02/07/2013 12:37 EST | Updated 04/09/2013 05:12 EDT

John Baird Washington Trip: John Kerry Insisted He Meet With Canadians First

WASHINGTON - John Baird will be the first foreign minister to sit down with America's newest secretary of state on Friday when he meets with John Kerry at the State Department to discuss an array of bilateral and international issues.

The two men will "discuss ways to deepen co-operation in the extensive Canada-U.S. relationship," including efforts to streamline trade and travel at the border, Victoria Nuland, State's spokeswoman, told the department's daily briefing on Thursday.

Kerry, who was officially sworn in on Wednesday, insisted that he meet first with Canada's foreign minister, she added.

"The secretary felt very strongly that our Canadian neighbour and ally should come first," Nuland said.

In a statement, Baird said he was looking forward to working with Kerry "to find new ways to create jobs, growth and opportunity on both sides of our shared border."

Baird's visit to the U.S. capital comes just five days after he and Kerry had a 15-minute phone call on Sunday.

During that conversation, Baird told reporters in Ottawa on Monday, Kerry expressed no concerns about allegations that Canadians were involved in last month's terrorist attack on a gas plant in Algeria.

Since then, however, it's emerged that a man who held both Canadian and Lebanese citizenship was involved in a deadly bus bombing in Bulgaria last July. Baird hasn't been able to provide details about the man's activities in Canada.

Nuland said TransCanada's Keystone XL pipeline will almost certainly be a key topic of conversation between the two men on Friday.

"I have no doubt that subject will come up, as it always does with our Canadian counterparts," she said.

Baird made the case for Keystone approval during his weekend phone conversation with Kerry. The State Department will make the ultimate decision on Keystone because it crosses an international border.

The $7 billion project would carry carbon-intensive bitumen from Alberta's oilsands to refineries on the U.S. Gulf Coast, and has become a flashpoint for U.S. environmentalists, who view it as a symbol of dirty oil.

Kerry has told Baird the State Department's analysis of the pipeline will be completed soon. But Nuland said Thursday there's been no change in State's timeline on Keystone, reiterating that a decision likely won't come for several weeks.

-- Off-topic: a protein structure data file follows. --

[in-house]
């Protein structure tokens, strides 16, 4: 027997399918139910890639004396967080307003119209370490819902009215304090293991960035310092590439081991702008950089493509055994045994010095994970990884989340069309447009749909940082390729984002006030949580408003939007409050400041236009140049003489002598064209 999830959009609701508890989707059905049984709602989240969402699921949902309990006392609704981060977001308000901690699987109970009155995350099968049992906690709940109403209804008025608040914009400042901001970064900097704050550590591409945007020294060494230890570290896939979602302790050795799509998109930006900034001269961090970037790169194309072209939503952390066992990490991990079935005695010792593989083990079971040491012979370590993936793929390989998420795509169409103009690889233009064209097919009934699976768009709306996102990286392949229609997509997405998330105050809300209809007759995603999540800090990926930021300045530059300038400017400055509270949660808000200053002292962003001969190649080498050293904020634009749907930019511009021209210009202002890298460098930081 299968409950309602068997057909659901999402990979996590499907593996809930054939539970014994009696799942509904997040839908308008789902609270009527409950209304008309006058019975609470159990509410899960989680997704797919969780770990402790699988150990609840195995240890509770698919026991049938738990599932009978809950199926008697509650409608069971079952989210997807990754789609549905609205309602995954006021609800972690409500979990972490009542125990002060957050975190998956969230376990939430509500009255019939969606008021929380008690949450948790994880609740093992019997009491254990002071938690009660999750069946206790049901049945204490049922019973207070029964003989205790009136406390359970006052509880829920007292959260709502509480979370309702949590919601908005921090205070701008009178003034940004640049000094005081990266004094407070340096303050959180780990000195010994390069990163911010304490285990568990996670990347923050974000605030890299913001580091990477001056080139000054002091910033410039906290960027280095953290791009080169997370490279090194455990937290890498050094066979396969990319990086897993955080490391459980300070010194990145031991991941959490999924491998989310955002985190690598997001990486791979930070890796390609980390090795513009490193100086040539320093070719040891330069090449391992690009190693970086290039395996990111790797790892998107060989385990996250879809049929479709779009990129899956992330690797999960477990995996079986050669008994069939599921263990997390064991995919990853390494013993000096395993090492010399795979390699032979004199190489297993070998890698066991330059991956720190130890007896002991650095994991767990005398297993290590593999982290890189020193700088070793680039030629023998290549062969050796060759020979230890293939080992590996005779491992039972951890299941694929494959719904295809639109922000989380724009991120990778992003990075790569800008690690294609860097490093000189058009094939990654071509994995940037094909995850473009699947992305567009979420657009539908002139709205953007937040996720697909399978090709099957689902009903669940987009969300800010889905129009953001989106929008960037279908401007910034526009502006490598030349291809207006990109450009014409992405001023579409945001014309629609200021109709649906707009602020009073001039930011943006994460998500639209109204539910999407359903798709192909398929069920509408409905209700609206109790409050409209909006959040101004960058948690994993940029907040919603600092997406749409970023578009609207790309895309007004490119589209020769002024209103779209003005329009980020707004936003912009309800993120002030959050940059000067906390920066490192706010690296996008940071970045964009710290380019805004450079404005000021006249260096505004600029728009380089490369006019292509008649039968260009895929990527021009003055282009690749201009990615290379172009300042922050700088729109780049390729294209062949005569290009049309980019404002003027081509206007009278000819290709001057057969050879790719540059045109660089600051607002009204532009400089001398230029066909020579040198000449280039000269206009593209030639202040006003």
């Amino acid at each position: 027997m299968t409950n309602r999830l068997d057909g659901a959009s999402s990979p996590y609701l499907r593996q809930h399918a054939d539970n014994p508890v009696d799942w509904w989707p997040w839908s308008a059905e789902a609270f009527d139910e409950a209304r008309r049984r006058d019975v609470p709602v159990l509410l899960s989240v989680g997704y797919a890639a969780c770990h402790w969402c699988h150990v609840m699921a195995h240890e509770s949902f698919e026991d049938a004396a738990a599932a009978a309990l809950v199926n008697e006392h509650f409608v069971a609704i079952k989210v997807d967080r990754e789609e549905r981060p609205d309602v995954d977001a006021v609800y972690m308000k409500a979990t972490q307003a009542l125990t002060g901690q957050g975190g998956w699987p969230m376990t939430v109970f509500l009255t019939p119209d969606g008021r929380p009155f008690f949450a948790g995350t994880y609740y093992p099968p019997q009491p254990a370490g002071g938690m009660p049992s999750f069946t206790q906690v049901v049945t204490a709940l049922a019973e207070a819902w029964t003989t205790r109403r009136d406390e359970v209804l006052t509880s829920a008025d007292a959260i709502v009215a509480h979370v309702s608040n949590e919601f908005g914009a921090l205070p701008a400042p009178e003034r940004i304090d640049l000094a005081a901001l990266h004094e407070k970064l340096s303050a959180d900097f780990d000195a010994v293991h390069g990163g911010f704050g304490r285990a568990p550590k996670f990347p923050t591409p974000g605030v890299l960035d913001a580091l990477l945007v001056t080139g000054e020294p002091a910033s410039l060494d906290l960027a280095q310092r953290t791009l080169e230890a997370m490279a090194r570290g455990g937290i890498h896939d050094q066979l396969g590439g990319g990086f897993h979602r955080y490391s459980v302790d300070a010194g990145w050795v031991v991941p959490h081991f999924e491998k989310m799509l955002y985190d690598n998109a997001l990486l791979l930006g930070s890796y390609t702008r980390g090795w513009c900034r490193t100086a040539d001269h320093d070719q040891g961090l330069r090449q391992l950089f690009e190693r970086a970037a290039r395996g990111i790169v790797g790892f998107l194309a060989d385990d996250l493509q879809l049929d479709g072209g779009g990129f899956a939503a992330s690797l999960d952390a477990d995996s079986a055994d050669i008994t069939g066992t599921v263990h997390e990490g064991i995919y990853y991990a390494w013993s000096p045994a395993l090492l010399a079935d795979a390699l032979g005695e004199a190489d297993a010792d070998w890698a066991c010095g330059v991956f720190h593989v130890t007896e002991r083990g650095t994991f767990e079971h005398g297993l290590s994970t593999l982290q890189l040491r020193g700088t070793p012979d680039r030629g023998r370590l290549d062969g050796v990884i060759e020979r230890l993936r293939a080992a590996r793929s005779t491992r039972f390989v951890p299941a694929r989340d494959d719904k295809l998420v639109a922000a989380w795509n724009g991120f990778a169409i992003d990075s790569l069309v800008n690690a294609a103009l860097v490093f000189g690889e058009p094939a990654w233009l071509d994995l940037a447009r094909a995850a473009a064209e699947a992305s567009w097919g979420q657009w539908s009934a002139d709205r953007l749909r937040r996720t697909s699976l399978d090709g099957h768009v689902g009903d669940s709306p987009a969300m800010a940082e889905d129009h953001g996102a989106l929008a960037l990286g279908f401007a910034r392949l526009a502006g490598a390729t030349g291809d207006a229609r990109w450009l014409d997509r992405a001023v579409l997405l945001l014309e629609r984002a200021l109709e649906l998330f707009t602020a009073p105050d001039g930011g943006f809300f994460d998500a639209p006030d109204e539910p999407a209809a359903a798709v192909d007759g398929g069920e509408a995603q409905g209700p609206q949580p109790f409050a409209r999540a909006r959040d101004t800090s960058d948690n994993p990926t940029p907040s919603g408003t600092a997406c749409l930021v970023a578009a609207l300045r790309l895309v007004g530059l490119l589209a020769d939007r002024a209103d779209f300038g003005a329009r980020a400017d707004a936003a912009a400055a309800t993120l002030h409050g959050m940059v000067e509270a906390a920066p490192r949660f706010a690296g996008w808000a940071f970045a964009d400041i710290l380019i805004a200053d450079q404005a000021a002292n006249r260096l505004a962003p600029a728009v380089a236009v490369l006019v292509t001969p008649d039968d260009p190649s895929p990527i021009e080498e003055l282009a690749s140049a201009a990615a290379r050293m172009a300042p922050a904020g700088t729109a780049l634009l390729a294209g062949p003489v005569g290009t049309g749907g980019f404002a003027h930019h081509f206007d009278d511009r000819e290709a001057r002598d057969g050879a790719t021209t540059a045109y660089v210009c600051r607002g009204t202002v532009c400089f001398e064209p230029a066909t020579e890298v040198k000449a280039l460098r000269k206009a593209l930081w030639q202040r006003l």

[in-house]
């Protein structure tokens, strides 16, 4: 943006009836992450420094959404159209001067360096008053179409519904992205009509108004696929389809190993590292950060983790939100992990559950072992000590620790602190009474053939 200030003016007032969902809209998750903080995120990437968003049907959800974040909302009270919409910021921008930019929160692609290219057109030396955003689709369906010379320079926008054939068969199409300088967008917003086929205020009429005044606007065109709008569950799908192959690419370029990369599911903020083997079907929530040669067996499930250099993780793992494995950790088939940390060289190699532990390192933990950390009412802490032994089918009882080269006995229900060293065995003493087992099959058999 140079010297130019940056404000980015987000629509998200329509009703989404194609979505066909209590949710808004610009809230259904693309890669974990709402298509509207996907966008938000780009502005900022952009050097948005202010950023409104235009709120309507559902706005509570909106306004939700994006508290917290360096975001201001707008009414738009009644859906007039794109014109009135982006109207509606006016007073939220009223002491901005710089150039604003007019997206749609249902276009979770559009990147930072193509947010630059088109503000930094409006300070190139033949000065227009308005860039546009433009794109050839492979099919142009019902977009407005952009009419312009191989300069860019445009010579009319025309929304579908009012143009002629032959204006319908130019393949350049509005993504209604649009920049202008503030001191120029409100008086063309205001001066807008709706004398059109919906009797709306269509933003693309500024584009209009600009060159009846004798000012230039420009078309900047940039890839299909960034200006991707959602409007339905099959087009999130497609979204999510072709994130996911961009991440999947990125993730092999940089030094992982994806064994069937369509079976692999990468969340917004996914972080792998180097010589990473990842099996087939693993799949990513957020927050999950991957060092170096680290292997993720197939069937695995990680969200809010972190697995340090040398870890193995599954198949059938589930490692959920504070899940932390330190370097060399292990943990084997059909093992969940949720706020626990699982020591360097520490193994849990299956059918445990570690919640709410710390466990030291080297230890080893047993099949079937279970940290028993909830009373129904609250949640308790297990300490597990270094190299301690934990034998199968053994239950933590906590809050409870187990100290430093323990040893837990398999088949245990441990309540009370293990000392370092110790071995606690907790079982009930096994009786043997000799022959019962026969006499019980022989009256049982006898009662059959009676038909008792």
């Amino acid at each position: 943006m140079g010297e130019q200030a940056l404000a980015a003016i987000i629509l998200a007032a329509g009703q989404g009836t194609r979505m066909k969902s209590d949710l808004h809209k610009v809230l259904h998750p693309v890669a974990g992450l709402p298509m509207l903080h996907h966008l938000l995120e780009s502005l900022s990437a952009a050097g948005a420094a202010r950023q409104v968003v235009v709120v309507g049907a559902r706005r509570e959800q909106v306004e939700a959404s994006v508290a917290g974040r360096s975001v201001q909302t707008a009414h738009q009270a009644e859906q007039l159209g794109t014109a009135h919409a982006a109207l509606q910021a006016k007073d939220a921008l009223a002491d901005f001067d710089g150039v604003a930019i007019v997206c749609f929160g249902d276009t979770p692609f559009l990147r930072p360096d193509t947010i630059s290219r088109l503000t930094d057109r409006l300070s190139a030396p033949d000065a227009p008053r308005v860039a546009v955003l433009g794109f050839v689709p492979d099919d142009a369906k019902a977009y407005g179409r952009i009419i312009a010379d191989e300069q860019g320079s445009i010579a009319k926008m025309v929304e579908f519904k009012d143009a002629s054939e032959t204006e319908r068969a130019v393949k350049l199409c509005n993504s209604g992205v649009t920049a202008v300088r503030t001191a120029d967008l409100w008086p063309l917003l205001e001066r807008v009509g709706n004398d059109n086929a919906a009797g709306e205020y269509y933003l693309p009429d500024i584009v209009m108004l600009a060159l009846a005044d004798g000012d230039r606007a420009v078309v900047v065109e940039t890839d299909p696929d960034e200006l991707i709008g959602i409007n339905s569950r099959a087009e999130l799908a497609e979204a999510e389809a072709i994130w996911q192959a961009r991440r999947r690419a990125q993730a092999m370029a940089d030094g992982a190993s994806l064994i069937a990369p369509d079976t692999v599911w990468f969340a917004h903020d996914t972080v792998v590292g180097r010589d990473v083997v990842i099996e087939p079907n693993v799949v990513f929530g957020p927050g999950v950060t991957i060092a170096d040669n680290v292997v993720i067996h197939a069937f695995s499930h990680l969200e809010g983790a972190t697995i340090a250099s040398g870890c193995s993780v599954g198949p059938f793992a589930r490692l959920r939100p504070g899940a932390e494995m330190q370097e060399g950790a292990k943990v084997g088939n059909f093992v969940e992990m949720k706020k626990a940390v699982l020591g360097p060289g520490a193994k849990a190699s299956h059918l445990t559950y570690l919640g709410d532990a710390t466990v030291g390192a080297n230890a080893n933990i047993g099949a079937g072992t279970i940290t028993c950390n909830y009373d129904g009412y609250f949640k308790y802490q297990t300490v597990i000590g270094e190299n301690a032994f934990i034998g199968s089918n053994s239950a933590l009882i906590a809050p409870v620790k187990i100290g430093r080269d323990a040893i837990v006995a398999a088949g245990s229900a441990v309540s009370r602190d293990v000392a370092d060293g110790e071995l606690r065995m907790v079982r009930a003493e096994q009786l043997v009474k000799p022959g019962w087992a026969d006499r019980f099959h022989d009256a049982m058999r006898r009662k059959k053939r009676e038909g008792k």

The new Detroit-Windsor bridge is another probable area of discussion. Both Keystone and the bridge are awaiting the green light from the Obama administration.

Nuland wouldn't bite on questions about who might become America's next ambassador to Canada. Several names are being bandied about by prognosticators in Canada-U.S. circles, including that of Caroline Kennedy, the daughter of assassinated former president John F. Kennedy.

When asked if Kerry, a longtime friend of the Kennedy family, would welcome that appointment, Nuland replied: "I have no personnel announcements to make today," adding that such an announcement would come from the White House anyway.

Baird's meeting with State comes as senior bureaucrats in both the U.S. and Canada try to move forward on Beyond the Border, a bilateral agreement aimed at easing the flow of goods and travellers over the border by sharing intelligence and harmonizing regulations.

At an event hosted by the U.S. Chamber of Commerce in D.C. on Monday, one American official said federal budget woes were hindering progress in some areas.

"It is fair to say we are facing some very difficult budget constraints," Ana Hinojosa, a director at U.S. Customs and Border Protection and a member of the Beyond the Border Initiative, told the meeting.

Sweeping, automatic spending cuts to an array of U.S. federal departments and agencies — known as sequestration — are set to take effect on March 1. Hinojosa suggested any expansion of pre-clearance facilities at Canadian airports is likely not in the cards because of those cuts.

The Canada-U.S. boundary has been plagued by delays, red tape and out-dated regulations for years, especially in the aftermath of the terrorist attacks of Sept. 11, 2001.

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